Is Employment an Occupational Hazard for Fertility?

A colleague and friend of mine, Katia Begall, successfully defended her PhD dissertation: Occupational Hazard? The Relationship between Working Conditions and Fertility. It’s is a great study, several chapters of which already were published in high impact journals.

From the press release:

Good qualifications, a career with good prospects, a full-time job in a mainly male environment and irregular hours are all factors that cause women to postpone having their first child. These are some of the findings from research carried out by Katia Begall in four separate studies into the relationship between working conditions and fertility. She discovered that highly qualified women working in sectors that employ relatively few women are much more likely to postpone having their first child. Women working in sectors with a relatively large female workforce, such as healthcare and education, are less likely to postpone the birth of their first child. Begall has come up with two explanations: ‘Having children appears to be “catching” in sectors employing mainly women. What’s more, it is easier to have children in these sectors as employees often qualify for paid parental leave.’ The partner’s qualifications and type of work appear to have little impact on the timing of the first child. ‘The woman’s job is the deciding factor, although we did note a delay among highly qualified men, which we put down to the fact that many of them are in relationships with highly qualified women.’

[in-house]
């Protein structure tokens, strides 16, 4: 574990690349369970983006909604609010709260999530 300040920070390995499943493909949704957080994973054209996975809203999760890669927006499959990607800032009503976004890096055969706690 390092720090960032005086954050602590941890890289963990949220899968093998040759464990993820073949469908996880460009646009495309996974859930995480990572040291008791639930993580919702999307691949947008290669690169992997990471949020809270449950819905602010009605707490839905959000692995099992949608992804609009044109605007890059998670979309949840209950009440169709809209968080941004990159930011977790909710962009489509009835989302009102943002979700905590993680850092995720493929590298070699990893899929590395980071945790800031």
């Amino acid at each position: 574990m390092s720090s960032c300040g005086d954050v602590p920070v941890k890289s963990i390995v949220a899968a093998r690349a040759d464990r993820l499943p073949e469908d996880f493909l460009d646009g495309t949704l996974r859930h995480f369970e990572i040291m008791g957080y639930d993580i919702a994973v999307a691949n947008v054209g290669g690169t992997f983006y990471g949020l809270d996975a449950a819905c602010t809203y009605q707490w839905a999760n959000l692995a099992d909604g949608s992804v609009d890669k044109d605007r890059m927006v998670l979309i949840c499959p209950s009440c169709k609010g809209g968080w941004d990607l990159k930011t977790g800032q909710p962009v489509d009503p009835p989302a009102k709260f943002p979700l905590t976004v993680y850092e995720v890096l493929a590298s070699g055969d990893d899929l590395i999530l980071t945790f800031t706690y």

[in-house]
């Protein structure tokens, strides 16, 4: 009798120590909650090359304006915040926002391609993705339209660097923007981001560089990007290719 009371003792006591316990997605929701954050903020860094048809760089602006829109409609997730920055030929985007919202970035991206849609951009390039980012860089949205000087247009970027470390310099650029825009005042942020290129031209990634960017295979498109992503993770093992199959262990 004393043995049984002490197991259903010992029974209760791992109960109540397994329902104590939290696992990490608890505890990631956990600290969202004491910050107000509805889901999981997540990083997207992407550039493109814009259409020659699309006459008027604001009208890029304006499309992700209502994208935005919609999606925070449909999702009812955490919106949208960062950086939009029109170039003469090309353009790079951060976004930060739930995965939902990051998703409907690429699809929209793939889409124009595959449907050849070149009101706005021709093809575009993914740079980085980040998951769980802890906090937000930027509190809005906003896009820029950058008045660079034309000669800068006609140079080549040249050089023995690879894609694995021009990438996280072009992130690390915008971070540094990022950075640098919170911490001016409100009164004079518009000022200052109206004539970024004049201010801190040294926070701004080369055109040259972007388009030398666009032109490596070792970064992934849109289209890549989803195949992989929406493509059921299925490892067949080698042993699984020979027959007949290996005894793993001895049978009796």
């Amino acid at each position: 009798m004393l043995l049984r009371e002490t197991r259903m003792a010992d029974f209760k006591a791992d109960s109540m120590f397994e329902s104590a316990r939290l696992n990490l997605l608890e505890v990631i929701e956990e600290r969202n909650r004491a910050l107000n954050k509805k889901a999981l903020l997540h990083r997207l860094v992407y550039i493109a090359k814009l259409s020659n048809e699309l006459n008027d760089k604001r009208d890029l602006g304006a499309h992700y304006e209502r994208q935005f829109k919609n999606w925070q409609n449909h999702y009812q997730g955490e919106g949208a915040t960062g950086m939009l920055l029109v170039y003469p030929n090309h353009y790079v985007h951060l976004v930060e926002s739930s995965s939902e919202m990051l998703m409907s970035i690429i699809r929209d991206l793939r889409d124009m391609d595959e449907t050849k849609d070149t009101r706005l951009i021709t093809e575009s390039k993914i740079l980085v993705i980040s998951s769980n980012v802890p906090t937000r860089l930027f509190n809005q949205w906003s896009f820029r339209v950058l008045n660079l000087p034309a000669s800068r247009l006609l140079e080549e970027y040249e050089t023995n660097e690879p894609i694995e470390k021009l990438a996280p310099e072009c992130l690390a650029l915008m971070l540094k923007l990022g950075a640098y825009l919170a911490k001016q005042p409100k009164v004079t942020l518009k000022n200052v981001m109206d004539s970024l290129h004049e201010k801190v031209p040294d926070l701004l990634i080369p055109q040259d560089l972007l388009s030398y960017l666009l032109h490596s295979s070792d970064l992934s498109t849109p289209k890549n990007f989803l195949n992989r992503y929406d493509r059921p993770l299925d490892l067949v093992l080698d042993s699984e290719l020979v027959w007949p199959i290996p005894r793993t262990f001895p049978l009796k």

The press release is to be found here, and the complete dissertation can be found online as well.

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